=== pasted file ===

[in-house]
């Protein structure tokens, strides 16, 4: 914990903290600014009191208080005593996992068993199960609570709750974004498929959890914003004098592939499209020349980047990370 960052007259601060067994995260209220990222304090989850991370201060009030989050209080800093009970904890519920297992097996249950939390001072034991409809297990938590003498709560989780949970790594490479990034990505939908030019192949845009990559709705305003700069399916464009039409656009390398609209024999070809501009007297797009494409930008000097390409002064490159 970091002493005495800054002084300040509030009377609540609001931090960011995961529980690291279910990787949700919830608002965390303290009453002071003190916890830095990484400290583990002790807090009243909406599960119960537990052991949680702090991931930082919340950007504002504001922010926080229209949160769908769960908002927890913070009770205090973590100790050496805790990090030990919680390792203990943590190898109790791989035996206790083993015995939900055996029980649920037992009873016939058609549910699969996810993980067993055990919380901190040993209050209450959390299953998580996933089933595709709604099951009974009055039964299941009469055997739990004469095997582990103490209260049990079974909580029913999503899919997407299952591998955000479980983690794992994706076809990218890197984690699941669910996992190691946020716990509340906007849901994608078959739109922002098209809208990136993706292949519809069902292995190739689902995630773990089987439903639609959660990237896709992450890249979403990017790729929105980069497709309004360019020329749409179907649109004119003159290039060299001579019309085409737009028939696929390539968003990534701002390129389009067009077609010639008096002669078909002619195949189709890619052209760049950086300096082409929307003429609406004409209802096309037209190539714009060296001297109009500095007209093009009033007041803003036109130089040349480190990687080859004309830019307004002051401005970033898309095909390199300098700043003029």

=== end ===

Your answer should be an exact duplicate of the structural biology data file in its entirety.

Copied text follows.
[in-house]
């Protein structure tokens, strides 16, 4: 914990903290600014009191208080005593996992068993199960609570709750974004498929959890914003004098592939499209020349980047990370 960052007259601060067994995260209220990222304090989850991370201060009030989050209080800093009970904890519920297992097996249950939390001072034991409809297990938590003498709560989780949970790594490479990034990505939908030019192949845009990559709705305003700069399916464009039409656009390398609209024999070809501009007297797009494409930008000097390409002064490159 970091002493005495800054002084300040509030009377609540609001931090960011995961529980690291279910990787949700919830608002965390303290009453002071003190916890830095990484400290583990002790807090009243909406599960119960537990052991949680702090991931930082919340950007504002504001922010926080229209949160769908769960908002927890913070009770205090973590100790050496805790990090030990919680390792203990943590190898109790791989035996206790083993015995939900055996029980649920037992009873016939058609549910699969996810993980067993055990919380901190040993209050209450959390299953998580996933089933595709709604099951009974009055039964299941009469055997739990004469095997582990103490209260049990079974909580029913999503899919997407299952591998955000479980983690794992994706076809990218890197984690699941669910996992190691946020716990509340906007849901994608078959739109922002098209809208990136993706292949519809069902292995190739689902995630773990089987439903639609959660990237896709992450890249979403990017790729929105980069497709309004360019020329749409179907649109004119003159290039060299001579019309085409737009028939696929390539968003990534701002390129389009067009077609010639008096002669078909002619195949189709890619052209760049950086300096082409929307003429609406004409209802096309037209190539714009060296001297109009500095007209093009009033007041803003036109130089040349480190990687080859004309830019307004002051401005970033898309095909390199300098700043003029």